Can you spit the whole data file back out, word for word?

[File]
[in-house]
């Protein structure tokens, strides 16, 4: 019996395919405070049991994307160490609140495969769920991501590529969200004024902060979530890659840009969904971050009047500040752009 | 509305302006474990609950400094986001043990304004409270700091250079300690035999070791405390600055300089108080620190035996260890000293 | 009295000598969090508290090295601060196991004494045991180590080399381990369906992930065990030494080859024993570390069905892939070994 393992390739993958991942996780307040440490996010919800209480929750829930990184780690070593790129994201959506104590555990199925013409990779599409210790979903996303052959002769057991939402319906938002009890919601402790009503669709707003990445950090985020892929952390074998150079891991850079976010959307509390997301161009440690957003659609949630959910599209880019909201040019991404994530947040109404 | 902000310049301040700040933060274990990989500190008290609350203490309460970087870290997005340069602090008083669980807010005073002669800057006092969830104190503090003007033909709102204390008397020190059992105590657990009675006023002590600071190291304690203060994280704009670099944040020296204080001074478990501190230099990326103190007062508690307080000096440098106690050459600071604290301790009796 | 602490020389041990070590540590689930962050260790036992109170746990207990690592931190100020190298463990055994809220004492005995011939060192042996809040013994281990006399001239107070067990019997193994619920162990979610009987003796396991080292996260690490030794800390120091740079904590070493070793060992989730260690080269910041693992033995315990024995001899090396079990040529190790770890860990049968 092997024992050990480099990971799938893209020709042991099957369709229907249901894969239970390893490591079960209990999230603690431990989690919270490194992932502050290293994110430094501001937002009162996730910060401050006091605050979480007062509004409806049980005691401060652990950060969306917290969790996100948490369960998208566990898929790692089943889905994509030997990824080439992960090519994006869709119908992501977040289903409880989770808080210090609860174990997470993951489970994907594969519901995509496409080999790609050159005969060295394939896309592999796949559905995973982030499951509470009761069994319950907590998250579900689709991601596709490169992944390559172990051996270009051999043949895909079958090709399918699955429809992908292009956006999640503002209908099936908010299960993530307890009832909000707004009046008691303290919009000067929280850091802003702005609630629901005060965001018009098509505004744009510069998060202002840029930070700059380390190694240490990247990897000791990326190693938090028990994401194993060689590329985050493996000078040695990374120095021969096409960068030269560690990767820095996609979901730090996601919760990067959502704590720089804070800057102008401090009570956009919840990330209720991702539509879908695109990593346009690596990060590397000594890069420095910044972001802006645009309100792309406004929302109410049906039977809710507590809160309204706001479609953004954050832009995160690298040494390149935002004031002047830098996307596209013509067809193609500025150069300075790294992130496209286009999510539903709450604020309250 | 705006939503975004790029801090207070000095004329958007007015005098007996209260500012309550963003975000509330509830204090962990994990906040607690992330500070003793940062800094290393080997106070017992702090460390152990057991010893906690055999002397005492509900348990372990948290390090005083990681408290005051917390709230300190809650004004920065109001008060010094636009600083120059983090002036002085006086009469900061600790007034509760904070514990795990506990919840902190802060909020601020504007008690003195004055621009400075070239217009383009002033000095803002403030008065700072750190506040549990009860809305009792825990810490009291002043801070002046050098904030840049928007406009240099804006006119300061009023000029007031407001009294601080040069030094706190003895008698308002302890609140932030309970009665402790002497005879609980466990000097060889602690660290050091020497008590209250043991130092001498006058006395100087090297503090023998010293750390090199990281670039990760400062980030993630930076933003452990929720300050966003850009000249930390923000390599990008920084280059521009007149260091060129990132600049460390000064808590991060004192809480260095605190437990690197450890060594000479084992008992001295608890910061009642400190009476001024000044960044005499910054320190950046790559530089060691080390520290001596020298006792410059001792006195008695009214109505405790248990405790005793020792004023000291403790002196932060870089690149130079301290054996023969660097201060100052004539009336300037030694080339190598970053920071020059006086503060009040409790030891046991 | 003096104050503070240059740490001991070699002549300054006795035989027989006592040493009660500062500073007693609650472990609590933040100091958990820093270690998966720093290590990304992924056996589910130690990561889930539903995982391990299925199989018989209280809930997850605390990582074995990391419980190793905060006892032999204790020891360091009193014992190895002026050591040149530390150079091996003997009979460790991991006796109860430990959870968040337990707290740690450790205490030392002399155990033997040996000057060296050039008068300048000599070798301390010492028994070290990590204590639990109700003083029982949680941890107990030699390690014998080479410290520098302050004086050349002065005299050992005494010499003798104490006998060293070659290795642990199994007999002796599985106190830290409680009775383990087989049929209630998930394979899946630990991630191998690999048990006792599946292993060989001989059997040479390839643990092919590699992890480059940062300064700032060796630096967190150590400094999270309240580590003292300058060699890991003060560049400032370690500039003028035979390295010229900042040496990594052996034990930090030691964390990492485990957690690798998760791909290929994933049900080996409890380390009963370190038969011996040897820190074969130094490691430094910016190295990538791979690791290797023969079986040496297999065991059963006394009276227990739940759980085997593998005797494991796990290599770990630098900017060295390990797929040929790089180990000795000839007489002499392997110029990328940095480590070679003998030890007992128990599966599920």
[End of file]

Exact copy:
[in-house]
């Protein structure tokens, strides 16, 4: 019996395919405070049991994307160490609140495969769920991501590529969200004024902060979530890659840009969904971050009047500040752009 | 509305302006474990609950400094986001043990304004409270700091250079300690035999070791405390600055300089108080620190035996260890000293 | 009295000598969090508290090295601060196991004494045991180590080399381990369906992930065990030494080859024993570390069905892939070994 393992390739993958991942996780307040440490996010919800209480929750829930990184780690070593790129994201959506104590555990199925013409990779599409210790979903996303052959002769057991939402319906938002009890919601402790009503669709707003990445950090985020892929952390074998150079891991850079976010959307509390997301161009440690957003659609949630959910599209880019909201040019991404994530947040109404 | 902000310049301040700040933060274990990989500190008290609350203490309460970087870290997005340069602090008083669980807010005073002669800057006092969830104190503090003007033909709102204390008397020190059992105590657990009675006023002590600071190291304690203060994280704009670099944040020296204080001074478990501190230099990326103190007062508690307080000096440098106690050459600071604290301790009796 | 602490020389041990070590540590689930962050260790036992109170746990207990690592931190100020190298463990055994809220004492005995011939060192042996809040013994281990006399001239107070067990019997193994619920162990979610009987003796396991080292996260690490030794800390120091740079904590070493070793060992989730260690080269910041693992033995315990024995001899090396079990040529190790770890860990049968 092997024992050990480099990971799938893209020709042991099957369709229907249901894969239970390893490591079960209990999230603690431990989690919270490194992932502050290293994110430094501001937002009162996730910060401050006091605050979480007062509004409806049980005691401060652990950060969306917290969790996100948490369960998208566990898929790692089943889905994509030997990824080439992960090519994006869709119908992501977040289903409880989770808080210090609860174990997470993951489970994907594969519901995509496409080999790609050159005969060295394939896309592999796949559905995973982030499951509470009761069994319950907590998250579900689709991601596709490169992944390559172990051996270009051999043949895909079958090709399918699955429809992908292009956006999640503002209908099936908010299960993530307890009832909000707004009046008691303290919009000067929280850091802003702005609630629901005060965001018009098509505004744009510069998060202002840029930070700059380390190694240490990247990897000791990326190693938090028990994401194993060689590329985050493996000078040695990374120095021969096409960068030269560690990767820095996609979901730090996601919760990067959502704590720089804070800057102008401090009570956009919840990330209720991702539509879908695109990593346009690596990060590397000594890069420095910044972001802006645009309100792309406004929302109410049906039977809710507590809160309204706001479609953004954050832009995160690298040494390149935002004031002047830098996307596209013509067809193609500025150069300075790294992130496209286009999510539903709450604020309250 | 705006939503975004790029801090207070000095004329958007007015005098007996209260500012309550963003975000509330509830204090962990994990906040607690992330500070003793940062800094290393080997106070017992702090460390152990057991010893906690055999002397005492509900348990372990948290390090005083990681408290005051917390709230300190809650004004920065109001008060010094636009600083120059983090002036002085006086009469900061600790007034509760904070514990795990506990919840902190802060909020601020504007008690003195004055621009400075070239217009383009002033000095803002403030008065700072750190506040549990009860809305009792825990810490009291002043801070002046050098904030840049928007406009240099804006006119300061009023000029007031407001009294601080040069030094706190003895008698308002302890609140932030309970009665402790002497005879609980466990000097060889602690660290050091020497008590209250043991130092001498006058006395100087090297503090023998010293750390090199990281670039990760400062980030993630930076933003452990929720300050966003850009000249930390923000390599990008920084280059521009007149260091060129990132600049460390000064808590991060004192809480260095605190437990690197450890060594000479084992008992001295608890910061009642400190009476001024000044960044005499910054320190950046790559530089060691080390520290001596020298006792410059001792006195008695009214109505405790248990405790005793020792004023000291403790002196932060870089690149130079301290054996023969660097201060100052004539009336300037030694080339190598970053920071020059006086503060009040409790030891046991 | 003096104050503070240059740490001991070699002549300054006795035989027989006592040493009660500062500073007693609650472990609590933040100091958990820093270690998966720093290590990304992924056996589910130690990561889930539903995982391990299925199989018989209280809930997850605390990582074995990391419980190793905060006892032999204790020891360091009193014992190895002026050591040149530390150079091996003997009979460790991991006796109860430990959870968040337990707290740690450790205490030392002399155990033997040996000057060296050039008068300048000599070798301390010492028994070290990590204590639990109700003083029982949680941890107990030699390690014998080479410290520098302050004086050349002065005299050992005494010499003798104490006998060293070659290795642990199994007999002796599985106190830290409680009775383990087989049929209630998930394979899946630990991630191998690999048990006792599946292993060989001989059997040479390839643990092919590699992890480059940062300064700032060796630096967190150590400094999270309240580590003292300058060699890991003060560049400032370690500039003028035979390295010229900042040496990594052996034990930090030691964390990492485990957690690798998760791909290929994933049900080996409890380390009963370190038969011996040897820190074969130094490691430094910016190295990538791979690791290797023969079986040496297999065991059963006394009276227990739940759980085997593998005797494991796990290599770990630098900017060295390990797929040929790089180990000795000839007489002499392997110029990328940095480590070679003998030890007992128990599966599920």